If applying as a lead player, you should know how to improvise on common chord sequences. Being able to rip out a favourite metal solo may impress, but it doesn't show adaptability. Suppose that song is not in their repertoire? Would you be able to jam on an unknown song of theirs that they present you with?
Naturally the advantage of being in a band like this is the sense of purpose you have. You feel important, and you have a joint ambition. You're on your way! That in itself is exciting, outside of the music itself.

The 3rd kind of band is the one you end up in after the other two fail!
Last edited by jongtr at Nov 26, 2015,
#7
Quote by jongtr
I've been in bands of all kinds (well, most kinds) for the last 50 years, playing my first gig 10 months after I first picked up a guitar. IMO, there are two main ways of thinking about being in a band:

1: a bunch of mates, a gang who hang out. You're in it for fun, and share the same tastes in music (more or less). Doesn't matter if there's no money in it. Doesn't matter if none of you are much good, as long as you're all roughly the same level. If you ever play live, it will probably be to another bunch of mates/family in a local bar or at a party.
You (or one or two of you) might write your own songs, but mainly it's just covers and jamming.
Quite likely, the band won't last, as different members "grow out of it", or move house, or their families or jobs take more of their time.

2: a group with ambitions to "make it". Can start out like the above, but may well involve sacking anyone with poor skills, and hiring strangers.
Again, you'd start with covers and jamming, but the goal is to write all your own stuff. You'd be conscious of image (although less so the older you get ) and of exactly what kind of band you are, what genre you're focussing on.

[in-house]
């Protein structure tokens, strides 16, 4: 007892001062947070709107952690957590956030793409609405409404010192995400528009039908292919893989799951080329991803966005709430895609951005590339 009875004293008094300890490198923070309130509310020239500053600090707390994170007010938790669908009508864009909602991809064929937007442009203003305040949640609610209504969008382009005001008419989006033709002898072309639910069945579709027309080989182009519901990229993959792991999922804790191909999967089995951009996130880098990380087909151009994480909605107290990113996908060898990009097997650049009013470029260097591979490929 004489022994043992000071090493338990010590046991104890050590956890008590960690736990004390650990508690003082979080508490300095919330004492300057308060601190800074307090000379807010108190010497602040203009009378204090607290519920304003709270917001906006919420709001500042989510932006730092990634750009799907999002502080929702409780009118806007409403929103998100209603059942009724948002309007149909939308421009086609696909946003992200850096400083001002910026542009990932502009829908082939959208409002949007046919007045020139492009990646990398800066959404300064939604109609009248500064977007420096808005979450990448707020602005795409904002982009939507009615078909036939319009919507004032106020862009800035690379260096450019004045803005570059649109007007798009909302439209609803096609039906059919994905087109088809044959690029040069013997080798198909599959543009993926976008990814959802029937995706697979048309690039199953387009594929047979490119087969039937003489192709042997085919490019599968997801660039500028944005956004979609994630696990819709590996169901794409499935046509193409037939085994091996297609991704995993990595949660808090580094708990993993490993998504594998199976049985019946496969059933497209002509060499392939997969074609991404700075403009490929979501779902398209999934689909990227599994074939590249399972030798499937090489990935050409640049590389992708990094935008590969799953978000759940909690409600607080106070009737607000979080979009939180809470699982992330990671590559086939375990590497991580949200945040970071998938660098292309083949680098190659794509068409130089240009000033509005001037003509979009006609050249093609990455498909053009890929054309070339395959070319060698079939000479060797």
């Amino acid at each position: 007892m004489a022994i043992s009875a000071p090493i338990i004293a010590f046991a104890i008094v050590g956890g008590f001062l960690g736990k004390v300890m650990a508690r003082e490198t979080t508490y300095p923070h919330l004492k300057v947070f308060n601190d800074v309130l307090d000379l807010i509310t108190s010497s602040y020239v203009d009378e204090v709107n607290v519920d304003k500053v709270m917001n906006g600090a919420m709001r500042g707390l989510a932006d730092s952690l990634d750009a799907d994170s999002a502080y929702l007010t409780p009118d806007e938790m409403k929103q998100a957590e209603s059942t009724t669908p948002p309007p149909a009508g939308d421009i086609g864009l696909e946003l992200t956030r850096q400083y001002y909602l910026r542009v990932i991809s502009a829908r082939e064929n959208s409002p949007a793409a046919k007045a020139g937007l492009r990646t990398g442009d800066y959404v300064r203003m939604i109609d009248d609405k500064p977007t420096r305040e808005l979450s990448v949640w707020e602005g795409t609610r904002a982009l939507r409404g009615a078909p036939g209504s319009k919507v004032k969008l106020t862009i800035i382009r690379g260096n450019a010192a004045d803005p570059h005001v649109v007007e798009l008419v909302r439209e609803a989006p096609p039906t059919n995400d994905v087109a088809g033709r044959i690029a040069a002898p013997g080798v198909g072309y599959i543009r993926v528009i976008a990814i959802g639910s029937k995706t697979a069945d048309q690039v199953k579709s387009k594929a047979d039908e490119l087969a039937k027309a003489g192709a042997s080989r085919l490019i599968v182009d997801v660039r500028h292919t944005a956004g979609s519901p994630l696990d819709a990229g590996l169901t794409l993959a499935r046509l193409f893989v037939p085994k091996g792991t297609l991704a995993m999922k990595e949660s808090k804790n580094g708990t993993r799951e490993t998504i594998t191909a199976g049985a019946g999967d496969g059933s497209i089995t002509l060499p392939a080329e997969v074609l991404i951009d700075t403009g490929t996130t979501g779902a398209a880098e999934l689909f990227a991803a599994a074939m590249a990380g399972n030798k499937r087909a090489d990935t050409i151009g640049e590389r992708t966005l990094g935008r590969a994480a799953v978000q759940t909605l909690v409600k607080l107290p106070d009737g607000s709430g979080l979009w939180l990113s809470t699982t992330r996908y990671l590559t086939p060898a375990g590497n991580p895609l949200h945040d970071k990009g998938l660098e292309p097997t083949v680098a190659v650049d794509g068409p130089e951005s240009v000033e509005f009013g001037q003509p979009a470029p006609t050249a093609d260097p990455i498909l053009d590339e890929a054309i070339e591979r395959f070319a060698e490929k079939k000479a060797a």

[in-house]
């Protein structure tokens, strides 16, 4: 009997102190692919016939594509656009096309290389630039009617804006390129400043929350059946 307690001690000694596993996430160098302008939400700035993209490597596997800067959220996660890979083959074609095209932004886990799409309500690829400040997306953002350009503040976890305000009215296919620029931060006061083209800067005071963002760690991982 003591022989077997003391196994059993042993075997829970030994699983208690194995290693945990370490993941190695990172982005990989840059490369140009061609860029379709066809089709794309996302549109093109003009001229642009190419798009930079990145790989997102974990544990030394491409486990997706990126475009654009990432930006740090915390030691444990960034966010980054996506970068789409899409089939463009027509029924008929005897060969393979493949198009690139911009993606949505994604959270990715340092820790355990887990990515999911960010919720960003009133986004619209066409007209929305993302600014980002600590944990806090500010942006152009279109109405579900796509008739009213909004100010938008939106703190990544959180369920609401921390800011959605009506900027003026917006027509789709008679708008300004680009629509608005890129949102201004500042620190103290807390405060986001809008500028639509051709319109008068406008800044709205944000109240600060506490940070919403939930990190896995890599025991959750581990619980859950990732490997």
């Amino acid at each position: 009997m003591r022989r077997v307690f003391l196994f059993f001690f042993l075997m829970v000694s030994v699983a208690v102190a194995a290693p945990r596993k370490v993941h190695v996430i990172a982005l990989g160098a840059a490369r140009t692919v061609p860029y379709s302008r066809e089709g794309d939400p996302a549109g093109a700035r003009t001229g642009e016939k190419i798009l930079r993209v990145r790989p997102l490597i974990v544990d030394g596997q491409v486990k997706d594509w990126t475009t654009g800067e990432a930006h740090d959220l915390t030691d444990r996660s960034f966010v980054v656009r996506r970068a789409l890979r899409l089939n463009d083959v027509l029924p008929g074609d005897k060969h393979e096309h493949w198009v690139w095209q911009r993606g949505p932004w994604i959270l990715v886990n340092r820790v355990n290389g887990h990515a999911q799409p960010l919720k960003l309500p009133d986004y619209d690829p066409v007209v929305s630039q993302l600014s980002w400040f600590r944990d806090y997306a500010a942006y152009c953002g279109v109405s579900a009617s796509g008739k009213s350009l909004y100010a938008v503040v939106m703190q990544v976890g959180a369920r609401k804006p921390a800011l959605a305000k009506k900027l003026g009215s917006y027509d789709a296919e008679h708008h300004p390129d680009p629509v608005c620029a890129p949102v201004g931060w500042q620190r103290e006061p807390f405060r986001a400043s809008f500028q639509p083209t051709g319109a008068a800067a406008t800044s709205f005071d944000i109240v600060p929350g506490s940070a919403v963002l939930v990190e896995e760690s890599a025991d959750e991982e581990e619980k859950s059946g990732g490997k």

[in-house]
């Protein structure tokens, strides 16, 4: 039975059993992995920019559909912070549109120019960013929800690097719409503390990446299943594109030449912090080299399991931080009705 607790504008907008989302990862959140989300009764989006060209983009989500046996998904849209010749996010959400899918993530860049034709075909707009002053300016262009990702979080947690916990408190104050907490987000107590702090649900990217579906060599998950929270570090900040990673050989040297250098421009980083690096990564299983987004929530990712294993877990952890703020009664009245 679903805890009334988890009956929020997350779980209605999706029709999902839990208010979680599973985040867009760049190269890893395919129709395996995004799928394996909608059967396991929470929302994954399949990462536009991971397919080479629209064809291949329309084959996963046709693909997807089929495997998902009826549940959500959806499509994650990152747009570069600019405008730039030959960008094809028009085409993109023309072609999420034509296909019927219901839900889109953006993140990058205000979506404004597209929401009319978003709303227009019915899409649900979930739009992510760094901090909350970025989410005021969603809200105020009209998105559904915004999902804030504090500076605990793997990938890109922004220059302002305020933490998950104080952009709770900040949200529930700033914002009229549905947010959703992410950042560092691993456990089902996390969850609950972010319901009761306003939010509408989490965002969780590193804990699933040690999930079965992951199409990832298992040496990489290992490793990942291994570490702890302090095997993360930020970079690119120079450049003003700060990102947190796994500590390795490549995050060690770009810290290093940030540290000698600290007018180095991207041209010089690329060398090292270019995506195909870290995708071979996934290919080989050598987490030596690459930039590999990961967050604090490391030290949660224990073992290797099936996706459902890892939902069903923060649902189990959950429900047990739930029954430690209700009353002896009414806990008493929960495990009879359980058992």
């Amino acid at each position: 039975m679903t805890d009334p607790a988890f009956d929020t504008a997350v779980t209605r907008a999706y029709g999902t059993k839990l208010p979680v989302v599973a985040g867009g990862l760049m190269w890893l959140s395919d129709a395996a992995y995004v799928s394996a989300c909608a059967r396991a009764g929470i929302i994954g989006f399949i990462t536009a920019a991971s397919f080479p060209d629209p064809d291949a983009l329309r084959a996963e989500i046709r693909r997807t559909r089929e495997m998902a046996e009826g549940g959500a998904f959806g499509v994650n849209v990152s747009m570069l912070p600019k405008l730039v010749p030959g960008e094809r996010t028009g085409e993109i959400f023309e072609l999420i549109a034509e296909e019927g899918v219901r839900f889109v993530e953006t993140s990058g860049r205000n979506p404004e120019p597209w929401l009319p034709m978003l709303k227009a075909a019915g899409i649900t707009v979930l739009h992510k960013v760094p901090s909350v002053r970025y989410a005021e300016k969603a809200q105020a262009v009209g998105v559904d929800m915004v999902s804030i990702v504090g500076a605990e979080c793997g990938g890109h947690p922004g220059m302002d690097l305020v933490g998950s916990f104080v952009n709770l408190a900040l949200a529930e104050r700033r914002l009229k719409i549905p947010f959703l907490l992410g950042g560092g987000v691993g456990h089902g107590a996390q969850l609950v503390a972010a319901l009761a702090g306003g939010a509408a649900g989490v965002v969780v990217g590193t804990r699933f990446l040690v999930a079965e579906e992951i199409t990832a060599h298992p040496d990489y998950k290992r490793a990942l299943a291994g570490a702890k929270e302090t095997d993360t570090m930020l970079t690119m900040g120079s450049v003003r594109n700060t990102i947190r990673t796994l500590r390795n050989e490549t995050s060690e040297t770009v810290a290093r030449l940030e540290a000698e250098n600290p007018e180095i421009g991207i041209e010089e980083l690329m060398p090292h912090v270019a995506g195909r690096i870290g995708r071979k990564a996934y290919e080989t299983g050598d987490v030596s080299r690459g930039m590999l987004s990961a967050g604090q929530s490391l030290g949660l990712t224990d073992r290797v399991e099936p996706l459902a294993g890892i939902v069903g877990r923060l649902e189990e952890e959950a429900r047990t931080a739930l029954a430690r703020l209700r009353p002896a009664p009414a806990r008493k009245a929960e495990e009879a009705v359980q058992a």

Ironically, this kind of band is likely to play fewer gigs than the above, because your music is likely to have narrower appeal. The fewer popular covers you play, the smaller your audience becomes. But then if you're in this kind of band, you don't care about that. You're in it for the long haul, not for immediate (superficial) kicks. You will eventually win a loyal fanbase which will steadily grow.
Ideally, of course, the band will take off and be successful, even if it takes years. But the vast majority of bands like this fail. The fanbase doesn't materialise, or just falls away too soon. They argue among themselves and split. Or they go through many difficult changes of personnel before some completely new line-up will eventually get somewhere.

There's a third kind of band, half-way between these two: the professional (or semi-pro) functions band: playing slick covers for weddings, conventions, etc. Most bands of type 2 sneer down their noses at this type. The music is usually cheesy, designed to appeal to all ages, either for dancing or for inoffensive background ("dinner jazz"). The upside is it's well paid, and can be fun (as long as your mates don't see you doing it ); and you don't have to be young.